Francis Gano Benedict
Francis Gano Benedict (October 3, 1870 – April 14, 1957) was an American chemist, physiologist, and nutritionist who developed a calorimeter and a spirometer used to determine oxygen consumption and measure metabolic rate.
Born in Milwaukee, Wisconsin, Benedict attended Harvard University, earning his bachelor's degree in 1893 and his master's degree in 1894. He earned his Ph.D., magna cum laude, at Heidelberg University in 1895. He taught at Wesleyan University and did work for the U.S. Department of Agriculture. He was elected a Fellow of the American Academy of Arts and Sciences in 1909.
- The Influence of Inanition on Metabolism (1907)
- The Composition of the Atmosphere with Special Reference to its Oxygen Content (1912)
- A Study of Prolonged Fasting (1915)
- Chemical and Physiological Studies of a Man Fasting Thirty-One Days (1915)
- Human Vitality and Efficiency Under Prolonged Restricted Diet (1919)
- Maynard, L. A. (1969). "Francis Gano Benedict--a biographical sketch (1870-1957)". The Journal of Nutrition. 98 (1): 1–8. doi:10.1093/jn/98.1.1 (inactive 2021-01-18). PMID 4891274.CS1 maint: DOI inactive as of January 2021 (link)
- "Book of Members, 1780–2010: Chapter B" (PDF). American Academy of Arts and Sciences. Retrieved June 2, 2011.
- Associated Press (May 16, 1957). FRANCIS BENEDICT, A CHEMIST, WAS 86; Former Teacher at Wesleyan and Director of Carnegie Nutrition Laboratory Dies. The New York Times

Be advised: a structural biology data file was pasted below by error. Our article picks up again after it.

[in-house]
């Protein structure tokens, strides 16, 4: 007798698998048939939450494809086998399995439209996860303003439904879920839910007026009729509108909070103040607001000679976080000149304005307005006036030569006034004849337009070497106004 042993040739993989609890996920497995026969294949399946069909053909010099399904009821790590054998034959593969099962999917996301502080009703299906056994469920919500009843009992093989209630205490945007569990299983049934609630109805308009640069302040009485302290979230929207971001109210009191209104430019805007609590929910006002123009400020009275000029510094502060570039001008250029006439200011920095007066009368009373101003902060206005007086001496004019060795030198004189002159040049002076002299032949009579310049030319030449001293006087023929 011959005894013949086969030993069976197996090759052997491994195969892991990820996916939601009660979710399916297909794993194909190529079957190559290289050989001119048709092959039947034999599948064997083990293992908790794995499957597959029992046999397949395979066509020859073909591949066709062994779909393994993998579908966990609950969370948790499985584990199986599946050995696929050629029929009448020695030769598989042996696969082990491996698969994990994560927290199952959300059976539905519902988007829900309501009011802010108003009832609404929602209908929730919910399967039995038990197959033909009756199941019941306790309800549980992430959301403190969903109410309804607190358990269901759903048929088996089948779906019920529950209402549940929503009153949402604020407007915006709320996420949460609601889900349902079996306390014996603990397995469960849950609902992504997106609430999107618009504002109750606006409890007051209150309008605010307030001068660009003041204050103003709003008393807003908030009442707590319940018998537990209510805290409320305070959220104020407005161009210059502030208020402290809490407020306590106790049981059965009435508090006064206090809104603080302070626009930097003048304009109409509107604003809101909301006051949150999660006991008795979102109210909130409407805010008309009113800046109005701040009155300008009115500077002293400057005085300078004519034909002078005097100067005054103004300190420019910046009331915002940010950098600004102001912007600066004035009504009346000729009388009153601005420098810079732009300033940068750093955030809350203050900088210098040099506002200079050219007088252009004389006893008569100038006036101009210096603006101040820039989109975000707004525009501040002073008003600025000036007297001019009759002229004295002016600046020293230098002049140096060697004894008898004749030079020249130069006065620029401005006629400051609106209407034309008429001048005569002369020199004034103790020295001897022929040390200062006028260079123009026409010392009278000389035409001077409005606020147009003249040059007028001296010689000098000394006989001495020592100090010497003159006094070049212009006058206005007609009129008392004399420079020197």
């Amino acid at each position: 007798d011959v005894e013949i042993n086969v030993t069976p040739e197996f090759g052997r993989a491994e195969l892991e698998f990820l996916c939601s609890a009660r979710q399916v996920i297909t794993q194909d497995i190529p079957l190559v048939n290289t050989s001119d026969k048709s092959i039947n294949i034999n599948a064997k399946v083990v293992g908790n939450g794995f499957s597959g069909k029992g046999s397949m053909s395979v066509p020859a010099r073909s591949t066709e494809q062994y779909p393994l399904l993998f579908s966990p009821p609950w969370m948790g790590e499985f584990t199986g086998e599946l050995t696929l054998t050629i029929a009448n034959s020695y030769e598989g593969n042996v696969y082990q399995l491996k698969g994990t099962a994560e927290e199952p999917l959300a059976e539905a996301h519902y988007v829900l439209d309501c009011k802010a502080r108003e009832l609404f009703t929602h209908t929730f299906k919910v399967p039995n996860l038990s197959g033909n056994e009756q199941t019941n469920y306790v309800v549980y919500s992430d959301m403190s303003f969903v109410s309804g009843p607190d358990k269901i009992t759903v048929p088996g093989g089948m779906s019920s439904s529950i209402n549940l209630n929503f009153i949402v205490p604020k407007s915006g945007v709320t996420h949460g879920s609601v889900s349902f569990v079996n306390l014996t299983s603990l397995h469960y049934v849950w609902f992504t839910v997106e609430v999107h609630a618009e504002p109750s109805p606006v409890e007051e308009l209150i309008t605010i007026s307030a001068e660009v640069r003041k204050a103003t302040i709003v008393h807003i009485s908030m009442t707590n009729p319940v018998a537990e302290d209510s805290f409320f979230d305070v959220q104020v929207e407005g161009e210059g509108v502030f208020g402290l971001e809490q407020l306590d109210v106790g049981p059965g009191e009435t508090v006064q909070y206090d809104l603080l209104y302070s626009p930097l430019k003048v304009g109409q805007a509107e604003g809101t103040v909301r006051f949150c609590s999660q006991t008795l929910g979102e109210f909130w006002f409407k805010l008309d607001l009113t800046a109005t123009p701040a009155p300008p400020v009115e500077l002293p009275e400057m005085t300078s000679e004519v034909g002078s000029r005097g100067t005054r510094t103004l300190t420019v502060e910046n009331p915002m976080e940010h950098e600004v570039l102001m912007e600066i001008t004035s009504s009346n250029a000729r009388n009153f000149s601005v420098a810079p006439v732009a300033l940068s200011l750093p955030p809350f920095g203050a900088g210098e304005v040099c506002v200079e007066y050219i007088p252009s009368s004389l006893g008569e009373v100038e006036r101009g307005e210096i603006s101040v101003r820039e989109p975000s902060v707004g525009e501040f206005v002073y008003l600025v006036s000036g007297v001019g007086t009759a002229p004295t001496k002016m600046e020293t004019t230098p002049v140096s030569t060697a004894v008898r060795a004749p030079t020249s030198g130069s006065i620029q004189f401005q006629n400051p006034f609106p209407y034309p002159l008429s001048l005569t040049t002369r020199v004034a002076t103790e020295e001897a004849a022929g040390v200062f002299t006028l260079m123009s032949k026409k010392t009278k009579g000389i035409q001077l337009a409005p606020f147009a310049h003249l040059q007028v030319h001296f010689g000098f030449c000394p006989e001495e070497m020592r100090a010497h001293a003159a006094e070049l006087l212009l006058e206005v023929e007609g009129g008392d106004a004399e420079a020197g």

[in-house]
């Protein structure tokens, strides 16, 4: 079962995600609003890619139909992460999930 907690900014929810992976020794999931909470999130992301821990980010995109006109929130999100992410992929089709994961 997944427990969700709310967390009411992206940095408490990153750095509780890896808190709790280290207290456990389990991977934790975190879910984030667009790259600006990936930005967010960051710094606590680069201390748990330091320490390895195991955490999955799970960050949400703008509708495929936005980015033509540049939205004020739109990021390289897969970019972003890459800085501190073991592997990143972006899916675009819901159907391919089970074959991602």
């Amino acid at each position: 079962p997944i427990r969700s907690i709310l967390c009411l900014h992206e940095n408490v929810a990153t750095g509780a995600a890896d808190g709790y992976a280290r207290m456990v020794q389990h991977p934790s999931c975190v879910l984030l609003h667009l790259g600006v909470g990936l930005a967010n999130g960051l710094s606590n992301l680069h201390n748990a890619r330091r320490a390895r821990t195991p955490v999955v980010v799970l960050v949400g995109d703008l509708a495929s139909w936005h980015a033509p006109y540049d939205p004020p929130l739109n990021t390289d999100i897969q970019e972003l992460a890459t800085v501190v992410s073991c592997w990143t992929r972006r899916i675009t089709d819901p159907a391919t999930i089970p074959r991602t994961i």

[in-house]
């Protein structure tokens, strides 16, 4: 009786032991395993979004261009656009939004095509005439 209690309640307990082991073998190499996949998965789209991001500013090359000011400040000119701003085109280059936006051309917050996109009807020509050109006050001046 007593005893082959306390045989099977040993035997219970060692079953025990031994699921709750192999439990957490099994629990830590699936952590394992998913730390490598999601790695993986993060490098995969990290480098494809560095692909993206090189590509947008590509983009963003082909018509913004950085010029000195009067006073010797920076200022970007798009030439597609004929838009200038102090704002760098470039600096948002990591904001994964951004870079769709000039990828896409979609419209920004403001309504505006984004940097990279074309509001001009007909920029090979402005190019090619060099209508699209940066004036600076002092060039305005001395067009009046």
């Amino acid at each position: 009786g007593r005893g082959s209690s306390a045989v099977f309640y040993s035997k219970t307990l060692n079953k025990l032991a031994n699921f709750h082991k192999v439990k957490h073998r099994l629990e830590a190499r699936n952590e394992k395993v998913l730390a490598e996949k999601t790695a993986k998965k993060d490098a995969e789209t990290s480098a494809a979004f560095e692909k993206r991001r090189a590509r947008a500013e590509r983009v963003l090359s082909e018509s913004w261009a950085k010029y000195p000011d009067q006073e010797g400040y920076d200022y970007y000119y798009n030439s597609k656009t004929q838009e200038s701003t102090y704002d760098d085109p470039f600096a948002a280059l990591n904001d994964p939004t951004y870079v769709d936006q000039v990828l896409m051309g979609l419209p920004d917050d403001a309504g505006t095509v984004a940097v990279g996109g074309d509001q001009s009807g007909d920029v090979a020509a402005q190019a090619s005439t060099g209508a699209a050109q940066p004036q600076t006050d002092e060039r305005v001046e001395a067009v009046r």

- Benedict, Francis G. (1912). An Experiment on a Fasting Man. Science 35 (909): 865.
- "Levanzin's New Charges: Fasting Professor Says He Was Nearly Killed by Sulphuric Acid". The New York Times.
- Cahill, George F. (2006). FuelMetabolism in Starvation. Annu. Rev. Nutr. 26: 1-22. "In 1965, we enlisted six divinity students to fast for eight days and studied the levels of every metabolic substrate and hormone that we could measure. The central role of insulin in controlling the fed state had been well characterized, and its role in fasting needed clarification. Essentially, we repeated and expanded the 1911 classical study of starvation by Benedict, who fasted a Maltese, Mr. Levanzin, for 30 days and nights."